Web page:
3) Design: In full partnership with our client, we design the overall structure alignment process using a variety of methods (conversations, tools, activities, technologies) to engage the head, heart, and gut. We will create a tension between a desired future and the current state or situation. Strike a balance between starting with a blank sheet of paper and simply editing the old structure. Assist the organization in identifying the core to be preserved and the progress to be stimulated.

4) Deliver: Using combinations of consulting, coaching, and training we conduct programs to develop inspired organizational structures that are capable of achieving or exceeding their desired business outcomes. We focus on shared goals for the future rather than problem-solving status quo issues. We conduct the change process with an approach that represents the kind of end-state you have in mind.

5) Cascade: Establish a communication process that ensures the alignment effort is public, explicit, focused and complete. Expand participation in the overall process to ensure that all points of view are represented in order to build commitment towards the desired future. Provide enough opportunities for all stakeholders to have input. Ensure that organization-wide strategic goals are carried out at all levels of the organization.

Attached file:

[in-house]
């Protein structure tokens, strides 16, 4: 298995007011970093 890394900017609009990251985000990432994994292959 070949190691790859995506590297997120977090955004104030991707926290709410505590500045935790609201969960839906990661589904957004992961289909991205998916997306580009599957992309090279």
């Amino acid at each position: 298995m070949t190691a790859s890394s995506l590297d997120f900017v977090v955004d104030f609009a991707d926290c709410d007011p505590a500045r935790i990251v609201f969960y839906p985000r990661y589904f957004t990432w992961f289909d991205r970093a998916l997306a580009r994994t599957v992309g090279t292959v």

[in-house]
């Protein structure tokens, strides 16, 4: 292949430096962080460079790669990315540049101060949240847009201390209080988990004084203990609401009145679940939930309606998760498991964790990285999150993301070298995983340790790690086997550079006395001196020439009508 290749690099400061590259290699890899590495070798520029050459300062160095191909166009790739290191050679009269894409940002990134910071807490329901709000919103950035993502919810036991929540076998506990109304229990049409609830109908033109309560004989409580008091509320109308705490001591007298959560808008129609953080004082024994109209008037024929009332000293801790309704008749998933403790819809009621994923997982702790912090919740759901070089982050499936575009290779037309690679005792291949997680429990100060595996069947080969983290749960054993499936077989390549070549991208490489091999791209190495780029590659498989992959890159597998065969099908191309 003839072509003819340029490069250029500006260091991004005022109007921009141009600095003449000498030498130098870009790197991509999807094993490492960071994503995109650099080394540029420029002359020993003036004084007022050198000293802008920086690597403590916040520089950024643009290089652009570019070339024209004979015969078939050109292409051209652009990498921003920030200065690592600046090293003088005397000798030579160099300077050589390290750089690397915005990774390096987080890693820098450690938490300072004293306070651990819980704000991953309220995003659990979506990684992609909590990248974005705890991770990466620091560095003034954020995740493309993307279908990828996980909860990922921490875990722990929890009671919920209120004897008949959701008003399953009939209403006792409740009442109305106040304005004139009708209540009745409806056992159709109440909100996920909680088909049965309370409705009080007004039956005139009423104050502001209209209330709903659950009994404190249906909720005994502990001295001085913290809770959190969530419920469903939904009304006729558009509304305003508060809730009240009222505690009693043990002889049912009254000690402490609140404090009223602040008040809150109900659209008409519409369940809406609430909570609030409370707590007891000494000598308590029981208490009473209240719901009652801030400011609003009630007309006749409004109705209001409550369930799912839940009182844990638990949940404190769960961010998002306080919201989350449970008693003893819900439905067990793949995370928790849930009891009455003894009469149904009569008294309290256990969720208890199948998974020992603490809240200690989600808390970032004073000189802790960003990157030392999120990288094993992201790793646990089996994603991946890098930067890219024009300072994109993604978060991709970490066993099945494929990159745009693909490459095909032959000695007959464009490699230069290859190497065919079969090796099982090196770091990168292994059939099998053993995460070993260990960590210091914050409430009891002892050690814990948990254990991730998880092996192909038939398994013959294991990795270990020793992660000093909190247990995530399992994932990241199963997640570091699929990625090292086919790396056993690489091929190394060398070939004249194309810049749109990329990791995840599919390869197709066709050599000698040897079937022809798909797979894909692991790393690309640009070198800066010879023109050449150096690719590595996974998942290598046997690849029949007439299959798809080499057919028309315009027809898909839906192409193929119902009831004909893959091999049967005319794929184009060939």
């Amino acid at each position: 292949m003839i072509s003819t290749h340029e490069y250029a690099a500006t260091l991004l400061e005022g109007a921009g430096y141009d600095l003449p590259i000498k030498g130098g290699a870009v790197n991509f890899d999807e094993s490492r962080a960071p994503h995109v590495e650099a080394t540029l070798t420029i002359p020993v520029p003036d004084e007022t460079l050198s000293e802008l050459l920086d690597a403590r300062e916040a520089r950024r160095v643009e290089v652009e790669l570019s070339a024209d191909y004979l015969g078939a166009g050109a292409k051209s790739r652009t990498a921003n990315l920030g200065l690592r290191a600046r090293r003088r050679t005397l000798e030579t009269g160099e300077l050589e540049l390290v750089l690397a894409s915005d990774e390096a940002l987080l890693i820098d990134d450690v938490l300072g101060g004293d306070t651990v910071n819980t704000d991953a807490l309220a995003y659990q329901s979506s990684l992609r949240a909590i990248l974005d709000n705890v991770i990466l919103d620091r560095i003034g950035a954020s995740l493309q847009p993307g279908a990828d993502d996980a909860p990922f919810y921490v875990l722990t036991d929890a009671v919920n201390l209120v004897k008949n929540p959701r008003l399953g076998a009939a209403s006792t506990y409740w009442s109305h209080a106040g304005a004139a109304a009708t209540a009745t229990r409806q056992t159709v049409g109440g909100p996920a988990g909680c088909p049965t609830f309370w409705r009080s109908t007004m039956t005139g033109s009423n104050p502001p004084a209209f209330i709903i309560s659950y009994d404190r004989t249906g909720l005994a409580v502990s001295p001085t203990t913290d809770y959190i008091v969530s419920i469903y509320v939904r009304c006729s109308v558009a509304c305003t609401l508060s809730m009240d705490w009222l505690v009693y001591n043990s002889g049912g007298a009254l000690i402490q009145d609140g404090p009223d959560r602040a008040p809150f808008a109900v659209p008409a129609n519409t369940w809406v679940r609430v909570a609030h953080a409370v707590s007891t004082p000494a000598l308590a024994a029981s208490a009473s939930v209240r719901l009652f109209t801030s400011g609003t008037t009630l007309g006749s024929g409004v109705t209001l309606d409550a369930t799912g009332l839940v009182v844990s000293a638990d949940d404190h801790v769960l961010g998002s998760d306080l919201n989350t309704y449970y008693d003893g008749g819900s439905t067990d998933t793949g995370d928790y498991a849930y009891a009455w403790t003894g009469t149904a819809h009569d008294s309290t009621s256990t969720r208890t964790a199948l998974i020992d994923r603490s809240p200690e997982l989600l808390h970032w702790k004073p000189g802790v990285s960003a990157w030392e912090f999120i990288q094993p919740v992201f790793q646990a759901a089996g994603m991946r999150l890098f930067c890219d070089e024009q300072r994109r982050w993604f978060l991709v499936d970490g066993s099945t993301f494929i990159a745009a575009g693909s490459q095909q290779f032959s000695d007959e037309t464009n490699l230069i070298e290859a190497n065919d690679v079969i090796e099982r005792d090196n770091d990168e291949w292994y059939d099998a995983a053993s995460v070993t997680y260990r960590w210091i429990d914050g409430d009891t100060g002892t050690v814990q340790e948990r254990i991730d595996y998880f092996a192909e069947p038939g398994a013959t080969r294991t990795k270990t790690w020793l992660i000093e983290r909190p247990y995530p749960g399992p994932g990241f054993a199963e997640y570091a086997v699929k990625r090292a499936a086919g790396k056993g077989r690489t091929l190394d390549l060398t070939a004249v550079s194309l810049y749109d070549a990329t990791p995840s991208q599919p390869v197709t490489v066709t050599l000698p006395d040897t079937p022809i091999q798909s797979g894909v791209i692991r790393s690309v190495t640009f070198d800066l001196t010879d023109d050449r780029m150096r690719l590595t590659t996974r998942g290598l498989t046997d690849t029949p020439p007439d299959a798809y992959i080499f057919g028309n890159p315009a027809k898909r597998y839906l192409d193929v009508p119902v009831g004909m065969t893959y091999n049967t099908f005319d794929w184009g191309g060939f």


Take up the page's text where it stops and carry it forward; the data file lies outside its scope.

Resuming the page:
6) Reinforce: Keep information about the process, especially outcomes and agreements, flowing throughout the organization. Familiarity with "what's going on" will build commitment and comfort with the changes. Provide timely, accurate and thorough information on the status of the effort and agreements through multiple modes. We facilitate cross-organizational learning events and project reviews, and—as needed—conduct additional training and coaching to ensure that business goals are achieved.